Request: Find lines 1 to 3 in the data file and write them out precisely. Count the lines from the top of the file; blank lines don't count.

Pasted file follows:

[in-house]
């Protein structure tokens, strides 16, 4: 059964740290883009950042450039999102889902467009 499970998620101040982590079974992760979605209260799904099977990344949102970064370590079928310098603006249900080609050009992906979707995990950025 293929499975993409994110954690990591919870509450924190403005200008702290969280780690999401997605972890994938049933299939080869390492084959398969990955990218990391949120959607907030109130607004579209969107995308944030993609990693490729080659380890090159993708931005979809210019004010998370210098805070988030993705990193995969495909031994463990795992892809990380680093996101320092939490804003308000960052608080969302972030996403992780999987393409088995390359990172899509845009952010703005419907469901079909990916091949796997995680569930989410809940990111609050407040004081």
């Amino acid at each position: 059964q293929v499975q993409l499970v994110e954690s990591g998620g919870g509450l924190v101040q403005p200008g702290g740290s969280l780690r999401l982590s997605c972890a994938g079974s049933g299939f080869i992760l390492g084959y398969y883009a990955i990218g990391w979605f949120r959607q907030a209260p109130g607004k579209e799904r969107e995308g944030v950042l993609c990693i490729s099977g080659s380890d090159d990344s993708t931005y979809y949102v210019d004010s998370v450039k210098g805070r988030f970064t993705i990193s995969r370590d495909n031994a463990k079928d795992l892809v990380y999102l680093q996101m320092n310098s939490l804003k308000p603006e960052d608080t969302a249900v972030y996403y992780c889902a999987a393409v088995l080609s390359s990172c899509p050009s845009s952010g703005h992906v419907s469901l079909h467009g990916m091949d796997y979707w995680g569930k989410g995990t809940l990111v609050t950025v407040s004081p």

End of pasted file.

[in-house]
């Protein structure tokens, strides 16, 4: 059964740290883009950042450039999102889902467009 499970998620101040982590079974992760979605209260799904099977990344949102970064370590079928310098603006249900080609050009992906979707995990950025 293929499975993409994110954690990591919870509450924190403005200008702290969280780690999401997605972890994938049933299939080869390492084959398969990955990218990391949120959607907030109130607004579209969107995308944030993609990693490729080659380890090159993708931005979809210019004010998370210098805070988030993705990193995969495909031994463990795992892809990380680093996101320092939490804003308000960052608080969302972030996403992780999987393409088995390359990172899509845009952010703005419907469901079909990916091949796997995680569930989410809940990111609050407040004081």
């Amino acid at each position: 059964q293929v499975q993409l499970v994110e954690s990591g998620g919870g509450l924190v101040q403005p200008g702290g740290s969280l780690r999401l982590s997605c972890a994938g079974s049933g299939f080869i992760l390492g084959y398969y883009a990955i990218g990391w979605f949120r959607q907030a209260p109130g607004k579209e799904r969107e995308g944030v950042l993609c990693i490729s099977g080659s380890d090159d990344s993708t931005y979809y949102v210019d004010s998370v450039k210098g805070r988030f970064t993705i990193s995969r370590d495909n031994a463990k079928d795992l892809v990380y999102l680093q996101m320092n310098s939490l804003k308000p603006e960052d608080t969302a249900v972030y996403y992780c889902a999987a393409v088995l080609s390359s990172c899509p050009s845009s952010g703005h992906v419907s469901l079909h467009g990916m091949d796997y979707w995680g569930k989410g995990t809940l990111v609050t950025v407040s004081p």